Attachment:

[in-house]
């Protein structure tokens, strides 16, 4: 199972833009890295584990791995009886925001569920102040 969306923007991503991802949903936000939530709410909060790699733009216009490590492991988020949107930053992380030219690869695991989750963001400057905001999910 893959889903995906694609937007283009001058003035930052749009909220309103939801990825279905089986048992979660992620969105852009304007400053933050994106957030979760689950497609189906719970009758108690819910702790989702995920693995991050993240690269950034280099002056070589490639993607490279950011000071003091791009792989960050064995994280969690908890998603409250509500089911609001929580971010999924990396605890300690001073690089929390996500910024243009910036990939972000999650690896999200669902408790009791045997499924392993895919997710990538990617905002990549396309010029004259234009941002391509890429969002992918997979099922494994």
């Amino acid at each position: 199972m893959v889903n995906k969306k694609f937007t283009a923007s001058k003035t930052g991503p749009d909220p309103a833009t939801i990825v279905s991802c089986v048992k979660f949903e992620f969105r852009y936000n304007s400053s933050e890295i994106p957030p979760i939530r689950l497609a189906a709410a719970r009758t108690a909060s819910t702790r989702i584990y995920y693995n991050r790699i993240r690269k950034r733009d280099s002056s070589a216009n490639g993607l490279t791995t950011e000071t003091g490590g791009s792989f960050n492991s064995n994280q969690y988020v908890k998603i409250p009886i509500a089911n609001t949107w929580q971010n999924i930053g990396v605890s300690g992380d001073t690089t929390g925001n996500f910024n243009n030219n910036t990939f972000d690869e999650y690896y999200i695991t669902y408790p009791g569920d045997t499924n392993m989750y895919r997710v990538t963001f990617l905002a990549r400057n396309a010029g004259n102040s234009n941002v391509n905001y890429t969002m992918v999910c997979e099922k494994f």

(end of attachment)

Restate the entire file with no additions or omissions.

[in-house]
């Protein structure tokens, strides 16, 4: 199972833009890295584990791995009886925001569920102040 969306923007991503991802949903936000939530709410909060790699733009216009490590492991988020949107930053992380030219690869695991989750963001400057905001999910 893959889903995906694609937007283009001058003035930052749009909220309103939801990825279905089986048992979660992620969105852009304007400053933050994106957030979760689950497609189906719970009758108690819910702790989702995920693995991050993240690269950034280099002056070589490639993607490279950011000071003091791009792989960050064995994280969690908890998603409250509500089911609001929580971010999924990396605890300690001073690089929390996500910024243009910036990939972000999650690896999200669902408790009791045997499924392993895919997710990538990617905002990549396309010029004259234009941002391509890429969002992918997979099922494994």
């Amino acid at each position: 199972m893959v889903n995906k969306k694609f937007t283009a923007s001058k003035t930052g991503p749009d909220p309103a833009t939801i990825v279905s991802c089986v048992k979660f949903e992620f969105r852009y936000n304007s400053s933050e890295i994106p957030p979760i939530r689950l497609a189906a709410a719970r009758t108690a909060s819910t702790r989702i584990y995920y693995n991050r790699i993240r690269k950034r733009d280099s002056s070589a216009n490639g993607l490279t791995t950011e000071t003091g490590g791009s792989f960050n492991s064995n994280q969690y988020v908890k998603i409250p009886i509500a089911n609001t949107w929580q971010n999924i930053g990396v605890s300690g992380d001073t690089t929390g925001n996500f910024n243009n030219n910036t990939f972000d690869e999650y690896y999200i695991t669902y408790p009791g569920d045997t499924n392993m989750y895919r997710v990538t963001f990617l905002a990549r400057n396309a010029g004259n102040s234009n941002v391509n905001y890429t969002m992918v999910c997979e099922k494994f």